The source close to the government added that the timing of IMF board approval will almost definitely take place after the independent audit report from Kroll allowing time for stakeholders to digest the findings. The timeframe of the Kroll audit is 90 days from its start last November, however there is a possibility it could be extended beyond then.
Asked what is next for Mozambique, the source close to the government replied that any concrete restructuring proposal from the sovereign side will only arrive after the IMF has produced yet another Debt Sustainability Analysis for Mozambique. This is in order to establish a justifiable debt target for Mozambique to aim for via restructuring.
There is a possibility that the IMF may, in the course of its analysis, take into account the debt burden of systemic government-related entities such as utilities and the state oil company. These companies have substantial hard-currency debts, and there is a chance that the IMF may take the view that the government should include these companies’ liabilities in the budget, the same source said. Examples of substantial GREs include M-Cel, LAM, Petromoz and EDM.
Nothing has been decided despite the first coupon payment on the 2023s being just days away. The source close to Mozambique’s government said there is a strong chance that commercial creditors will be asked to take a face-value haircut on the notes. In such a circumstance, there is a distinct possibility that they should be offered some sort of upside instrument as compensation, he continued.
A similar situation happened in Ukraine in 2015, when the sovereign agreed upon a USD 40bn bailout package arranged by the IMF and successfully restructured the debt, avoiding default. Commercial creditors contributed with USD 15.2bn of the share.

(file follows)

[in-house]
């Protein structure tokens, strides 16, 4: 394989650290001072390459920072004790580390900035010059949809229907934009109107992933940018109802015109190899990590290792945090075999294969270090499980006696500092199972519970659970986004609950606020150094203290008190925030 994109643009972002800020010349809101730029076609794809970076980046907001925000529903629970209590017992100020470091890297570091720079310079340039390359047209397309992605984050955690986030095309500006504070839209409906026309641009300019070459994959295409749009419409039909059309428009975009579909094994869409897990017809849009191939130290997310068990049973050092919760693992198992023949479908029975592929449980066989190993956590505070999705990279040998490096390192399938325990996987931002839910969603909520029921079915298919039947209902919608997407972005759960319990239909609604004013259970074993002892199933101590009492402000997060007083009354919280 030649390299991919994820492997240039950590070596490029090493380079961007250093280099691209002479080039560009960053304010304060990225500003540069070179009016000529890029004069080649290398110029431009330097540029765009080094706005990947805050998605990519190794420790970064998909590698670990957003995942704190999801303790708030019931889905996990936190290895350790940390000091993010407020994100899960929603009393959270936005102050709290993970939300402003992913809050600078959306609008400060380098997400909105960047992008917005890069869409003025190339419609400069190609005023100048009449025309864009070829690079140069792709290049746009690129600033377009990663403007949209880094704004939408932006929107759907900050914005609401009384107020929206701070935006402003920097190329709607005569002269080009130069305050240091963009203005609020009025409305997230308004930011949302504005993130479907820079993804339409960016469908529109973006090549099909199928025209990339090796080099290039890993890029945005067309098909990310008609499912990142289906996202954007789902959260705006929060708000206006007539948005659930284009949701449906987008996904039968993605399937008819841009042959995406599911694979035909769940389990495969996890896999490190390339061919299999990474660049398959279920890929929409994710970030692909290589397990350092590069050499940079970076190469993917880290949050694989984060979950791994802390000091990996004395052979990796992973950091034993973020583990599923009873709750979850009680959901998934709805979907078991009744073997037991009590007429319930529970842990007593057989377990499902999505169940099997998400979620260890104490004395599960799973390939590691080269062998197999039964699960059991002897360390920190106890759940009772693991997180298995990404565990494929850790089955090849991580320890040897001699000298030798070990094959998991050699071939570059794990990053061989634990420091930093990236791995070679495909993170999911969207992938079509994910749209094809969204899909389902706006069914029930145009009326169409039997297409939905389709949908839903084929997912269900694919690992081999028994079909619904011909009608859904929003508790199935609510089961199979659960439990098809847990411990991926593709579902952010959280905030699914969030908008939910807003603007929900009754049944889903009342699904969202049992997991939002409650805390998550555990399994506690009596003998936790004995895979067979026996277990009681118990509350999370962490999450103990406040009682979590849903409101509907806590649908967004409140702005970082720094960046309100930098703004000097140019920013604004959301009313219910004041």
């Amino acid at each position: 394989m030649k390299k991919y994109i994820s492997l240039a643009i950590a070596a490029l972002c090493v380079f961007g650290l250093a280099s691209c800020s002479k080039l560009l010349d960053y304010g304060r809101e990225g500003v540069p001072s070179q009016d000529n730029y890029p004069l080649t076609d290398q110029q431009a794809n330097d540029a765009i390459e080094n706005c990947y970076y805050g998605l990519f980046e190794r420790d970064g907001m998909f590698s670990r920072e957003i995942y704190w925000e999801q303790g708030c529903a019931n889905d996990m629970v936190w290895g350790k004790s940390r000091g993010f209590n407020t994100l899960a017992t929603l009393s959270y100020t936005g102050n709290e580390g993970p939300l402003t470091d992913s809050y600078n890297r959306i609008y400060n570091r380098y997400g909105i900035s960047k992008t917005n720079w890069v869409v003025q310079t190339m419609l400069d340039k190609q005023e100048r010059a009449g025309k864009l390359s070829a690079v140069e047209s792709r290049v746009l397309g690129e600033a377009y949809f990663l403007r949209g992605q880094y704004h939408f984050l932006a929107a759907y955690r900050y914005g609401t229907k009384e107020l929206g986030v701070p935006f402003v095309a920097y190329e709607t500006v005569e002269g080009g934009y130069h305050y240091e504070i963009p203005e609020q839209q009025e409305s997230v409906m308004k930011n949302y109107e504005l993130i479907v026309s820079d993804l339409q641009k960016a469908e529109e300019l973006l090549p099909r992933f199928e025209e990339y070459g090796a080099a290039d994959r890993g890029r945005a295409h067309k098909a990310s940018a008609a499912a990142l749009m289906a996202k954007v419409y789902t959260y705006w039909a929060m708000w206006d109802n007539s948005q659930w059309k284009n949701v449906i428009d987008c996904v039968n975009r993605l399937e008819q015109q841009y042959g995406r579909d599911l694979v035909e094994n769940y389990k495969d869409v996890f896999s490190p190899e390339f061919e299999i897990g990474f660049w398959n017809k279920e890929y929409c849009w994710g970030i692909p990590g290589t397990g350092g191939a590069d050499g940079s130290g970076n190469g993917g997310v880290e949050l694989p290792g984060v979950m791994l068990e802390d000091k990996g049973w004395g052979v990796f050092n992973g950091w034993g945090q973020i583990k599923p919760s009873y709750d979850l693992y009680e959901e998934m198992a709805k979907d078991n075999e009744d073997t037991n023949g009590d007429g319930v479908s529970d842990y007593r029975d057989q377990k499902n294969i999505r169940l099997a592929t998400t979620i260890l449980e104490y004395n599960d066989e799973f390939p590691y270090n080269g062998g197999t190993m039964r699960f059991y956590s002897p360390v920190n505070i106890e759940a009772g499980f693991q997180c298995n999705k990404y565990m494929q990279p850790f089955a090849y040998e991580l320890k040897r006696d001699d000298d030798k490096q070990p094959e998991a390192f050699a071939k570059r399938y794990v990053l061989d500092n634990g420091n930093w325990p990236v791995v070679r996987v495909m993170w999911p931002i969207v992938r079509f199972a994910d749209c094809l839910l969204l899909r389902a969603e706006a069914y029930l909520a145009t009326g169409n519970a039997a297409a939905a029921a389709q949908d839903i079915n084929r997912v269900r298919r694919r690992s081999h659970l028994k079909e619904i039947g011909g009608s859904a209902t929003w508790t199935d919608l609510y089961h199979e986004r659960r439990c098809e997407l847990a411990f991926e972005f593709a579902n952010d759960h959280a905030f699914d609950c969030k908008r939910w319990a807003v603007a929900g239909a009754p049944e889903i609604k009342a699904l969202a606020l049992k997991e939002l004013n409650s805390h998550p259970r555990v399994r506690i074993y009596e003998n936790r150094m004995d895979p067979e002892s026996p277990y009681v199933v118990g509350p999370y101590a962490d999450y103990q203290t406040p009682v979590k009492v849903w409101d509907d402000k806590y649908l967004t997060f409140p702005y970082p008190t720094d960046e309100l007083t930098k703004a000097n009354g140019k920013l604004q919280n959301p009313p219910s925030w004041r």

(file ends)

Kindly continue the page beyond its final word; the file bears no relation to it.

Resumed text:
Ukraine’s other bondholders, led by Franklin Templeton, accepted a 20% principal haircut, a coupon increase to 7.75 percent, a four-year maturity extension and GDP warrants linked to additional annual payments based on Ukraine’s economic growth. The government was also being advised by Lazard and White & Case.
But according to Charles Blitzer, former IMF official and restructuring expert who was hired as advisor to the bondholder committee, many details still need to be cleared before making any decisions on the path negotiations will take.
“We are looking at following long-established best practices on sovereign debt restructuring and at the moment there are a lot of moving parts on this puzzle”, he added, clarifying that the committee is seeking that bilateral government creditors not be considered exempt from restructuring, as are the multilaterals, an official IMF programme be agreed and, in the case of Mozambique, a special circumstance be added – that the international audit is completed and made public for review.
“In the meantime, while we wait for the audit results, we are open to discuss our position, but no discussions have taken place. On our side [bondholders], we have stated our position, but there isn’t enough information coming from the government. We think that there is no need to default on the USD 59.7m coupon payment,” he said, adding that in his experience “a country ultimately is better off if it is perceived as making best efforts to stay current and negotiate when all preconditions are in place”.
However, one bondholder said he was not convinced Mozambique would end up agreeing to a new IMF programme in the end, noting that the country may ultimately not be willing to concede to the level of transparency the Fund requires. However, this would not necessarily be a catastrophe for the country, he said.
Foregoing the IMF’s debt sustainability requirements – and the subsequent loss of concessional funding – would potentially force the country to keep the international capital markets open, continue payments on the 2023s, and be honest with commercial creditors. If the amortisation payments on the MAM and Proindicus loans were rescheduled and the country maintained access to capital markets, the situation could remain manageable until the gas mega-projects come online in around five-year’s time, the bondholder said.